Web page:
If you’re a big fan of Cambodian cinema, you might be interested in watching a Khmer movie. While the number of Cambodian movies has decreased from 60 in 2006 to ten in 2009, the quality of the films has been improving. Many Cambodians now prefer international films, especially since they’re often less expensive. However, if you’d like to see Cambodian films that reach their peak, you should watch these upcoming productions.
Films about Cambodia’s history can be found in both foreign and local languages. Some of the earliest movies were filmed during the 1950s and 1960s, when Cambodia’s government was still relatively free of censorship. However, the Khmer Rouge era saw the Cambodian Khmer movie industry nearly disappear. However, the country’s cinema industry has recently made a comeback, with several films being nominated for the Cambodian Oscar. Moreover, international productions have been incorporating Cambodian characters in storylines.
Several movies have been remade in the recent years, including the acclaimed “Golden Slumbers” (1998). This German film features David Kross, who starred in The Reader. It’s a sweeping love story, but some of the films were completed but were never screened. It is also a good example of a cinematic genre that influenced the youth in the 1960s and 1970s.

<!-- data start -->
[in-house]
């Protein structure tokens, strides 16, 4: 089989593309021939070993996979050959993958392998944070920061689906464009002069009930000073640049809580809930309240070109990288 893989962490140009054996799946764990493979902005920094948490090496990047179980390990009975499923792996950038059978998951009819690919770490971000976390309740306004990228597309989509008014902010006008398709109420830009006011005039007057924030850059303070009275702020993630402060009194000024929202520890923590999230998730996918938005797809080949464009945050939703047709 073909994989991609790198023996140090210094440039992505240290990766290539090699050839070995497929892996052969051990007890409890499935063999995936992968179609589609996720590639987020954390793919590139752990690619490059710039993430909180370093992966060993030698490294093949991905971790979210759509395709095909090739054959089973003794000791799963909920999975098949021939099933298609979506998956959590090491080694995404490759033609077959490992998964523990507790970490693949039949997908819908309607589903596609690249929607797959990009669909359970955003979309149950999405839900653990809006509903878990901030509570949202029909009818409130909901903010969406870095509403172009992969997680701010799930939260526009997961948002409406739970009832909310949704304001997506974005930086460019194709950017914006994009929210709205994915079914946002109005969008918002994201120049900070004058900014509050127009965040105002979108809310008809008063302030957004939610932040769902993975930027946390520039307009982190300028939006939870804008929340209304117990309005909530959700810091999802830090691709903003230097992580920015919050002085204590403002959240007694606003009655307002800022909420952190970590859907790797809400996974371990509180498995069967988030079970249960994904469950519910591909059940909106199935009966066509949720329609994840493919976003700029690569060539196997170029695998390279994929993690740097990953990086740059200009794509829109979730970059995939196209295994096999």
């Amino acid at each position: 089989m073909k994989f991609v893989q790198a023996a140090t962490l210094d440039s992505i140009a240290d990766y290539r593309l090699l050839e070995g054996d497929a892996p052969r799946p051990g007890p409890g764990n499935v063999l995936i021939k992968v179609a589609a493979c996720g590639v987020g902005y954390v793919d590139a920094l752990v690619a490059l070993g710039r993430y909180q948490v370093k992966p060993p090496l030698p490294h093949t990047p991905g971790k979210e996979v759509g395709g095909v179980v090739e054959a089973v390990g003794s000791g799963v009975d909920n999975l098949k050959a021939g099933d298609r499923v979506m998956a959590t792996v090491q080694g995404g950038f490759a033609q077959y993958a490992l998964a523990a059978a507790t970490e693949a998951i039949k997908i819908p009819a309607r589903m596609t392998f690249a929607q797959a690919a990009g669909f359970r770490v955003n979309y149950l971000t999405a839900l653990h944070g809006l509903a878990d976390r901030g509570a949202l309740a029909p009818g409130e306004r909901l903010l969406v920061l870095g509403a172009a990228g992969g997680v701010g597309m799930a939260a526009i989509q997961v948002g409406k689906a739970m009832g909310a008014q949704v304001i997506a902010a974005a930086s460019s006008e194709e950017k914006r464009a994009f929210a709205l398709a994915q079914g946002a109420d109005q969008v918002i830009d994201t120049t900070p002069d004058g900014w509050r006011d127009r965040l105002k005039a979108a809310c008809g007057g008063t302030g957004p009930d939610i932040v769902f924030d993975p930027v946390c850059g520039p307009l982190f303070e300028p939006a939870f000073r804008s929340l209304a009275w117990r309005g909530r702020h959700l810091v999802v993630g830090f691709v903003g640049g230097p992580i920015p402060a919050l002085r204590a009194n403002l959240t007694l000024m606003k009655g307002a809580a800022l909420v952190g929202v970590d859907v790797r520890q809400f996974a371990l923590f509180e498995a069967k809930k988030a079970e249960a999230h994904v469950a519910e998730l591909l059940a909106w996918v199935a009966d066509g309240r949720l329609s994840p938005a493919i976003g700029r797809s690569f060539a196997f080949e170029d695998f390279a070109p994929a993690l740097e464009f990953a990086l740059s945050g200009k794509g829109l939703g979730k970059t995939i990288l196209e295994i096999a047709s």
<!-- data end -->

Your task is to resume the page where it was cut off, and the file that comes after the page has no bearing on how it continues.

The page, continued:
Films set in Cambodia include the critically-acclaimed drama Tomb Raider, which brought Angelina Jolie to the country for the first time. It features stunning action sequences around Angkor, including the famous Ta Prohm. The film was such a hit that it was a huge hit in the box office that it has spawned several sequels, which have been made. However, the film’s popularity has also meant that it has been a great deal for tourism in Cambodia. There are also some films that explore the Cambodian culture through the eyes of the camera, such as The Missing Picture.
The Killing Fields adaptation by Peter O’Toole was the first big foreign film to be filmed in Cambodia. It was a difficult and dangerous experience for Peter O’Toole, and many other stars had to leave the country because of the safety hazards. However, this movie was the first of the major Hollywood films to shoot in Cambodia. Among these films is The Killing Fields (1984), based on the true story of Benjamin Prufer’s unconventional romance with a Cambodian woman.
The Cambodia Film Commission was established in 2009 by the Agence Française de Développement (AFD) and Film France. The commission is responsible for overseeing the film industry in Cambodia. The Cinema and Cultural Diffusion Department of the Ministry of Culture and Fine Arts is the official first point of contact for foreign producers. Filming in Cambodia has seen a significant change over the past few years, and is now one of the fastest growing film markets in South-East Asia.